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Saudi Journal of Kidney Diseases and Transplantation
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Year : 2014  |  Volume : 25  |  Issue : 4  |  Page : 881-882
Remarks about the study of predictors of quality of life in hemodialysis patients

Nephrology and Urology Research Center, Baqiyatallah University of Medical Sciences, Tehran, Iran

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Date of Web Publication24-Jun-2014

How to cite this article:
Einollahi B, Motalebi M. Remarks about the study of predictors of quality of life in hemodialysis patients. Saudi J Kidney Dis Transpl 2014;25:881-2

How to cite this URL:
Einollahi B, Motalebi M. Remarks about the study of predictors of quality of life in hemodialysis patients. Saudi J Kidney Dis Transpl [serial online] 2014 [cited 2022 Jun 29];25:881-2. Available from: https://www.sjkdt.org/text.asp?2014/25/4/881/135191
To the Editor,

We read with great interest the article by Bayoumi et al recently published in your most valuable journal titled "Predictors of quality of life in hemodialysis patients." [1] This cross-sec­tional study focused its message on drawing the attention of factors predicting the quality of life (QoL) scores among 100 hemodialysis (HD) patients. [1]

It is of interest that Bayoumi et al showed reduced QoL scores in male patients; [1] how­ever, we have shown in a study on 6930 HD patients [2] that the mean score of all domains, including SF-36 (8 items) and kidney disease component summary (KDCS, 11 items), was higher in male patients, which is consistent with other studies. [3],[4] It seems likely that healthy behaviors and outlooks also vary in different countries between males and females. In addition, some factors including perception of social support, religious conviction and spi­rituality that persuade health outlook are dif­ferent too. Moreover, previous studies [5],[6] have shown that females with chronic kidney di­sease (CKD) have lower handgrip force, lower exercise tolerance, greater arm fat region and less muscle area than males. Therefore, ques­tions hooked on physical strength may be scored with different values in both genders. On the other hand, Zender and coworkers [7] have reported that the prevalence and the seve­rity of psychological disorders were much higher in females when compared with males; hence, these disorders can lead to a lower QoL in female patients.

Bayoumi and his colleagues showed that the lower QoL scores were significantly correlated with lower level of education. [1] We have also found that the higher educational level was significantly associated with better scores on all domains except the quality of social inter­actions, which was abruptly decreased in pa­tients with academic education. In addition, dialysis staff encouragement and patients' satisfaction decreased with high educational level, as was shown in the HEMO study. [8] It seems that it was related to a high-expectation level in educated patients.

The mean age of the patients in the current study [1] was younger than our patients (47.5 ± 13.8 vs. 54.4 ± 17.1 years, respectively). We had also evaluated 19 different studies from various regions and found that the mean age of the patients in each study was dissimilar. [2] Although a study has shown that the preva­lence of end-stage renal disease varies widely between different ethnic groups, [9] these diffe­rent results may be due to the small size of patients in the present study. [1]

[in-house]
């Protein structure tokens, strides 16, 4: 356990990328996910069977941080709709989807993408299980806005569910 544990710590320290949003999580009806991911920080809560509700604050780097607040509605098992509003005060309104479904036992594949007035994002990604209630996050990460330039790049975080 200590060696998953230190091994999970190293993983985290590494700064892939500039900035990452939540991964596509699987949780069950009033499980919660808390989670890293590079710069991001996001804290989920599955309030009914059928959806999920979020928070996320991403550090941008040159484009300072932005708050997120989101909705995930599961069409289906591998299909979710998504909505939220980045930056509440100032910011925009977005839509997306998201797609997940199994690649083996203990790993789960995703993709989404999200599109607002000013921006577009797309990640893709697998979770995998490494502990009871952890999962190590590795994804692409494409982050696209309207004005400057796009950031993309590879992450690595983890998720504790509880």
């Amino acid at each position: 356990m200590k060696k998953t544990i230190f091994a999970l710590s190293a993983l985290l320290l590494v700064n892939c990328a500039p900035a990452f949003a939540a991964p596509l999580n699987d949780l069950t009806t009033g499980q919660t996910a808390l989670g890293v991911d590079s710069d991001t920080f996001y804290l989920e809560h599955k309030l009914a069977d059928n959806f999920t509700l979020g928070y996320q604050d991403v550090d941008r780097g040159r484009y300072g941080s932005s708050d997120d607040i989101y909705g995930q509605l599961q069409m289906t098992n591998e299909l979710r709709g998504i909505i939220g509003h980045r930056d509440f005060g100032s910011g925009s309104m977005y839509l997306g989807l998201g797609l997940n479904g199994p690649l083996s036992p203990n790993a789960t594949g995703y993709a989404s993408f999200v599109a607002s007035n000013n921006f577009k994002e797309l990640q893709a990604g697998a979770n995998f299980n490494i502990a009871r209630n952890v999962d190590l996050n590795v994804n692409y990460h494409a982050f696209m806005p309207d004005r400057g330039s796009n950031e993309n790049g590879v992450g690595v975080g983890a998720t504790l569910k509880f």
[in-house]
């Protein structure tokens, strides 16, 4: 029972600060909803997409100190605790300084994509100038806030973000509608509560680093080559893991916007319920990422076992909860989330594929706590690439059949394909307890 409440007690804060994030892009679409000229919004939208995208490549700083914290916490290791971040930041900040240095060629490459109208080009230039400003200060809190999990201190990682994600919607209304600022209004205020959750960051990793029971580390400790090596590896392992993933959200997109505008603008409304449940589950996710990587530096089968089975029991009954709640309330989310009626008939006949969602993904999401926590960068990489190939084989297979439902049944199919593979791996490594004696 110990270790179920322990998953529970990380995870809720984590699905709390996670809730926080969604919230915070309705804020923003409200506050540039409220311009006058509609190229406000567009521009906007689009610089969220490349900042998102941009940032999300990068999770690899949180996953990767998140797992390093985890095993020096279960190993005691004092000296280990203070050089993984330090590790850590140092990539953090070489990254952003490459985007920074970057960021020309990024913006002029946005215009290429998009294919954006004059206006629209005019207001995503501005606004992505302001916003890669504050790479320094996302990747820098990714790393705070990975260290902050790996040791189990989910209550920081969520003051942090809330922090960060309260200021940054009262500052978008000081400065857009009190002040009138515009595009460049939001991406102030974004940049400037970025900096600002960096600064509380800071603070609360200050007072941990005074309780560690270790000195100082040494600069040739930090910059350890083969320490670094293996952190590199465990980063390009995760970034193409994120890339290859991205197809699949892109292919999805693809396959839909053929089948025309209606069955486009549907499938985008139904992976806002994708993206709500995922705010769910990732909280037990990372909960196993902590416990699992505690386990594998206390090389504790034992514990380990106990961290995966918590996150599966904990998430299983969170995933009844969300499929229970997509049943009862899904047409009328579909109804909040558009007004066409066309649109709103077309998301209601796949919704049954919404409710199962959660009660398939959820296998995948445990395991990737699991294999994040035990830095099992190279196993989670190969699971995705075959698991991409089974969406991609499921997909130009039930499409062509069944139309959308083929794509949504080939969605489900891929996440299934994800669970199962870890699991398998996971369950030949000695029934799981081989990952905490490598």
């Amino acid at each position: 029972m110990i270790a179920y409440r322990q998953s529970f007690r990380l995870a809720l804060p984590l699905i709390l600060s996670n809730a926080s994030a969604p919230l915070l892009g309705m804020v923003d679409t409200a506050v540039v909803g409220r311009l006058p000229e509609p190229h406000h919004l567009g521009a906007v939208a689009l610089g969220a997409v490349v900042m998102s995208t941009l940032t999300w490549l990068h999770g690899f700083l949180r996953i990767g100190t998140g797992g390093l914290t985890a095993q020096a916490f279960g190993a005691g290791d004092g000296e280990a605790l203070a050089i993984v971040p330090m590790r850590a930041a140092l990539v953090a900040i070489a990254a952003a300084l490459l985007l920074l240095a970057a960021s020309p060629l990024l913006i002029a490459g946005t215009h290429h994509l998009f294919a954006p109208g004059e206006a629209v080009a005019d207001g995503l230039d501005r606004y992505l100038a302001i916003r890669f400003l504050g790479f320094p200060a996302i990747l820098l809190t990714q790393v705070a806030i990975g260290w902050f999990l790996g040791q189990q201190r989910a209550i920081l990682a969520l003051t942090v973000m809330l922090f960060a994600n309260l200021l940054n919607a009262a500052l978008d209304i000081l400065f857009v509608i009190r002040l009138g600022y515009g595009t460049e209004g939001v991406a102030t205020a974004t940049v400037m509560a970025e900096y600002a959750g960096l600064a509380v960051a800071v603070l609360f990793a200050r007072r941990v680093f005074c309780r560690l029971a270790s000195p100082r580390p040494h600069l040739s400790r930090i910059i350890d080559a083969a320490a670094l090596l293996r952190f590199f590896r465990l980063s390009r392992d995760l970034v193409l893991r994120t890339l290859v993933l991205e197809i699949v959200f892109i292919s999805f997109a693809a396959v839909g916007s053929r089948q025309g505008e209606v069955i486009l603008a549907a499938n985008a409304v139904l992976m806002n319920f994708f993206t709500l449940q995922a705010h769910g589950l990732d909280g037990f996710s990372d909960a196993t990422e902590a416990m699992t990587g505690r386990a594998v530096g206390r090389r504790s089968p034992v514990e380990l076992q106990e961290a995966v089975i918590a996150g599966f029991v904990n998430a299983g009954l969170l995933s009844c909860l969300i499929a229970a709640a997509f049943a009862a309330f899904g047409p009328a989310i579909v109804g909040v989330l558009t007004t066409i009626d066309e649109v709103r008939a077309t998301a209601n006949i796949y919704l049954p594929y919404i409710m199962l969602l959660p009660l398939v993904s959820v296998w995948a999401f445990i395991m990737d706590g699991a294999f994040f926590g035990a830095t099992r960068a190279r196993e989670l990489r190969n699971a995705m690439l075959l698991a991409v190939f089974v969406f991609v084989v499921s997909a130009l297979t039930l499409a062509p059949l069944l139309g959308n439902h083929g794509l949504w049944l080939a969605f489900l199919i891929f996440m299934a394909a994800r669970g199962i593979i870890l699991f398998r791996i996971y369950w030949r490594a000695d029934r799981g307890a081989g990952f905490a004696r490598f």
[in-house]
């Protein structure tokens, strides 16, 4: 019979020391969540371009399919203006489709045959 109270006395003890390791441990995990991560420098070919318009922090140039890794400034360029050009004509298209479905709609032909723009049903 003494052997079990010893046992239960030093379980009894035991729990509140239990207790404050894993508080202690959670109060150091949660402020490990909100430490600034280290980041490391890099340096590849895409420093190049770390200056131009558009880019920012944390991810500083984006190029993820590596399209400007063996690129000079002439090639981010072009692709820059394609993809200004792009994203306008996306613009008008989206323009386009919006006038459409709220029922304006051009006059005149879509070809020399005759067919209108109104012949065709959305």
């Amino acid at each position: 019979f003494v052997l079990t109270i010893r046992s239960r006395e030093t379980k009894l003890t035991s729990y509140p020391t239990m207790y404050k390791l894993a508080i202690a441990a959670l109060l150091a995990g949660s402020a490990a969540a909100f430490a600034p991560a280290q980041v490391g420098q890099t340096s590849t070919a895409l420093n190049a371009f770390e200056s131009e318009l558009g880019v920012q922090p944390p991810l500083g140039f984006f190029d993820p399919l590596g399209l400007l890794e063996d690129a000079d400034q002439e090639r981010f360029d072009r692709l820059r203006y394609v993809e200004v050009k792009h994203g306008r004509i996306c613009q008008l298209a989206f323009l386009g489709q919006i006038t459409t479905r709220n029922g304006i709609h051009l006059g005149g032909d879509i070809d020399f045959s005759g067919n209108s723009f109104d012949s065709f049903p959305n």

Finally, gender differences of QoL in HD pa­tients may be related to various factors such as geographic areas, ethnicity, sample size, etc.

   References Top

1.Bayoumi M, Al Harbi A, Al Suwaida A, Al Ghonaim M, Al Wakeel J, Mishkiry A. Pre­dictors of quality of life in hemodialysis pa­tients. Saudi J Kidney Dis Transpl 2013;24: 254-9.  Back to cited text no. 1
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2.Rostami Z, Einollahi B, Lessan-Pezeshki M, et al. Health-Related Quality of Life in Hemo-dialysis Patients: An Iranian Multi-Center Study. Nephrourol Mon 2013;5:901-12.  Back to cited text no. 2
3.Braga SF, Peixoto SV, Gomes IC, Acurcio Fde A, Andrade EI, Cherchiglia ML. Factors associated with health-related quality of life in elderly patients on hemodialysis. Rev Saude Publica 2011;45:1127-36.  Back to cited text no. 3
4.Turkmen K, Yazici R, Solak Y, et al. Health-related quality of life, sleep quality, and depression in peritoneal dialysis and hemo-dialysis patients. Hemodial Int 2012;16:198-206.  Back to cited text no. 4
5.Constantin-Teodosiu D, Young S, Wellock F, et al. Gender and age differences in plasma carnitine, muscle strength, and exercise tole­rance in haemodialysis patients. Nephrol Dial Transplant 2002;17:1808-13.  Back to cited text no. 5
6.Kimmel PL, Chawla LS, Amarasinghe A, et al. Anthropometric measures, cytokines and sur­vival in haemodialysis patients. Nephrol Dial Transplant 2003;18:326-32.  Back to cited text no. 6
7.Zender R, Olshansky E. Women's mental health: depression and anxiety. Nurs Clin North Am 2009;44:355-64.  Back to cited text no. 7
8.Unruh ML, Newman AB, Larive B, et al. The influence of age on changes in health-related quality of life over three years in a cohort undergoing hemodialysis. J Am Geriatr Soc 2008;56:1608-17.  Back to cited text no. 8
9.White SL, Cass A, Atkins RC, Chadban SJ. Chronic kidney disease in the general popu­lation. Advance Chron Kidney Dis 2005;12:5-13.  Back to cited text no. 9

Correspondence Address:
Mohsen Motalebi
Nephrology and Urology Research Center, Baqiyatallah University of Medical Sciences, Tehran
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Source of Support: None, Conflict of Interest: None

DOI: 10.4103/1319-2442.135191

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